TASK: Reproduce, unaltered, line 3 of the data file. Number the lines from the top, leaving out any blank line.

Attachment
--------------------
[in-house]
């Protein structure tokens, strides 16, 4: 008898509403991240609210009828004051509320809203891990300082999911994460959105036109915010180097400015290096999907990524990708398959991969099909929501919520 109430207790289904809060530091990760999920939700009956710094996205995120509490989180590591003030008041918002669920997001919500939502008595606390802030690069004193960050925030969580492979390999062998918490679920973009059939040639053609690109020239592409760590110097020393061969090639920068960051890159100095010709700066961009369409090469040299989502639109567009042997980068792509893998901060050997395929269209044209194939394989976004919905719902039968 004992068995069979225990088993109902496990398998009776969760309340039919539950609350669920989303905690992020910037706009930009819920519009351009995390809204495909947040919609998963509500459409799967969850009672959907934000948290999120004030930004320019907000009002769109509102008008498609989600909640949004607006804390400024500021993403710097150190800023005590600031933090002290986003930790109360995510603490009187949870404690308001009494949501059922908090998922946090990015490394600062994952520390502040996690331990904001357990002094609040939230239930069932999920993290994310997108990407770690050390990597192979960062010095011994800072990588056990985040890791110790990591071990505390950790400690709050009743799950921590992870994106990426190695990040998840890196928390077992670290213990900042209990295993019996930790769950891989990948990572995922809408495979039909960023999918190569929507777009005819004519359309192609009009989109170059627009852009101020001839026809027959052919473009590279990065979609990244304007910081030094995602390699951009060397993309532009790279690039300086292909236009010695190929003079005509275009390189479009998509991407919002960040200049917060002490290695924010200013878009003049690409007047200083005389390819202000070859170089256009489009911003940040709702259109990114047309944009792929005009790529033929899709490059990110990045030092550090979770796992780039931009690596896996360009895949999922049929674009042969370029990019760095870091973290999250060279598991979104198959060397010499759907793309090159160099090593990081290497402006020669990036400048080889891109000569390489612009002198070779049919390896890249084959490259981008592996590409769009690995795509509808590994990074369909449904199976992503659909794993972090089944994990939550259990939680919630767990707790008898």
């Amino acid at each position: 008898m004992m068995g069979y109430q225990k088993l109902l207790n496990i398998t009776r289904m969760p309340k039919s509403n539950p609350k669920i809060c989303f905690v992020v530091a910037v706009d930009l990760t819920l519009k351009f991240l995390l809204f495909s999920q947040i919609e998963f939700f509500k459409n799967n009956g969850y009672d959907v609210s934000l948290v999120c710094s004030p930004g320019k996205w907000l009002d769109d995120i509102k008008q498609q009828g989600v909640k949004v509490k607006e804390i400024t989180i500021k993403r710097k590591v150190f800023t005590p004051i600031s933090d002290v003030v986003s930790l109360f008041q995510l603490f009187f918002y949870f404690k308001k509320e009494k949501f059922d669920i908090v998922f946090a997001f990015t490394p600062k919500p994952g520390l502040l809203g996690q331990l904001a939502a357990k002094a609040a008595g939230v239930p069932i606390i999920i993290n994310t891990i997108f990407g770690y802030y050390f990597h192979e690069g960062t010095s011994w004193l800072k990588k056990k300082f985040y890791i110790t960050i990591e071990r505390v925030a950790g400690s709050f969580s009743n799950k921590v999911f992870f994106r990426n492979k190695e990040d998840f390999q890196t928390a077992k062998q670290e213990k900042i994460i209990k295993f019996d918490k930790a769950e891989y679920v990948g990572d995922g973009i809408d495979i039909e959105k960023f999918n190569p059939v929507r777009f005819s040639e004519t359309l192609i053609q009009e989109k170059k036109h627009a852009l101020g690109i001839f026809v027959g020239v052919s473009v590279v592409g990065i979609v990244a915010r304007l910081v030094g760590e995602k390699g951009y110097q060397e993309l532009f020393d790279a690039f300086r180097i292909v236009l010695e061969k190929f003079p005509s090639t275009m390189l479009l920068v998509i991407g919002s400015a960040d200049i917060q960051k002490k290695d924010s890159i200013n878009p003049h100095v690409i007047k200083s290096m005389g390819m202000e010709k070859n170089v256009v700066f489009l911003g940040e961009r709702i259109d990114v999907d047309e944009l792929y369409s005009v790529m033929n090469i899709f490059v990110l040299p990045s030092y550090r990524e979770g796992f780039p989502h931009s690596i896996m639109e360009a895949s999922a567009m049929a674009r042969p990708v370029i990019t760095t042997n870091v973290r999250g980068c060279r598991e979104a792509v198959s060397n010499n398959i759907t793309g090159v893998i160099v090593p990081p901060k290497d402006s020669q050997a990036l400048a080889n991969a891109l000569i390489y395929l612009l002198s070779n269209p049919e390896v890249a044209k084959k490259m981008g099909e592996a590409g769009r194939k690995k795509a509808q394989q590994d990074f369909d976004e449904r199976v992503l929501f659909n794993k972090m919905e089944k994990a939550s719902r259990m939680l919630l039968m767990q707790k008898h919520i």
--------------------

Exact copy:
């Amino acid at each position: 008898m004992m068995g069979y109430q225990k088993l109902l207790n496990i398998t009776r289904m969760p309340k039919s509403n539950p609350k669920i809060c989303f905690v992020v530091a910037v706009d930009l990760t819920l519009k351009f991240l995390l809204f495909s999920q947040i919609e998963f939700f509500k459409n799967n009956g969850y009672d959907v609210s934000l948290v999120c710094s004030p930004g320019k996205w907000l009002d769109d995120i509102k008008q498609q009828g989600v909640k949004v509490k607006e804390i400024t989180i500021k993403r710097k590591v150190f800023t005590p004051i600031s933090d002290v003030v986003s930790l109360f008041q995510l603490f009187f918002y949870f404690k308001k509320e009494k949501f059922d669920i908090v998922f946090a997001f990015t490394p600062k919500p994952g520390l502040l809203g996690q331990l904001a939502a357990k002094a609040a008595g939230v239930p069932i606390i999920i993290n994310t891990i997108f990407g770690y802030y050390f990597h192979e690069g960062t010095s011994w004193l800072k990588k056990k300082f985040y890791i110790t960050i990591e071990r505390v925030a950790g400690s709050f969580s009743n799950k921590v999911f992870f994106r990426n492979k190695e990040d998840f390999q890196t928390a077992k062998q670290e213990k900042i994460i209990k295993f019996d918490k930790a769950e891989y679920v990948g990572d995922g973009i809408d495979i039909e959105k960023f999918n190569p059939v929507r777009f005819s040639e004519t359309l192609i053609q009009e989109k170059k036109h627009a852009l101020g690109i001839f026809v027959g020239v052919s473009v590279v592409g990065i979609v990244a915010r304007l910081v030094g760590e995602k390699g951009y110097q060397e993309l532009f020393d790279a690039f300086r180097i292909v236009l010695e061969k190929f003079p005509s090639t275009m390189l479009l920068v998509i991407g919002s400015a960040d200049i917060q960051k002490k290695d924010s890159i200013n878009p003049h100095v690409i007047k200083s290096m005389g390819m202000e010709k070859n170089v256009v700066f489009l911003g940040e961009r709702i259109d990114v999907d047309e944009l792929y369409s005009v790529m033929n090469i899709f490059v990110l040299p990045s030092y550090r990524e979770g796992f780039p989502h931009s690596i896996m639109e360009a895949s999922a567009m049929a674009r042969p990708v370029i990019t760095t042997n870091v973290r999250g980068c060279r598991e979104a792509v198959s060397n010499n398959i759907t793309g090159v893998i160099v090593p990081p901060k290497d402006s020669q050997a990036l400048a080889n991969a891109l000569i390489y395929l612009l002198s070779n269209p049919e390896v890249a044209k084959k490259m981008g099909e592996a590409g769009r194939k690995k795509a509808q394989q590994d990074f369909d976004e449904r199976v992503l929501f659909n794993k972090m919905e089944k994990a939550s719902r259990m939680l919630l039968m767990q707790k008898h919520i």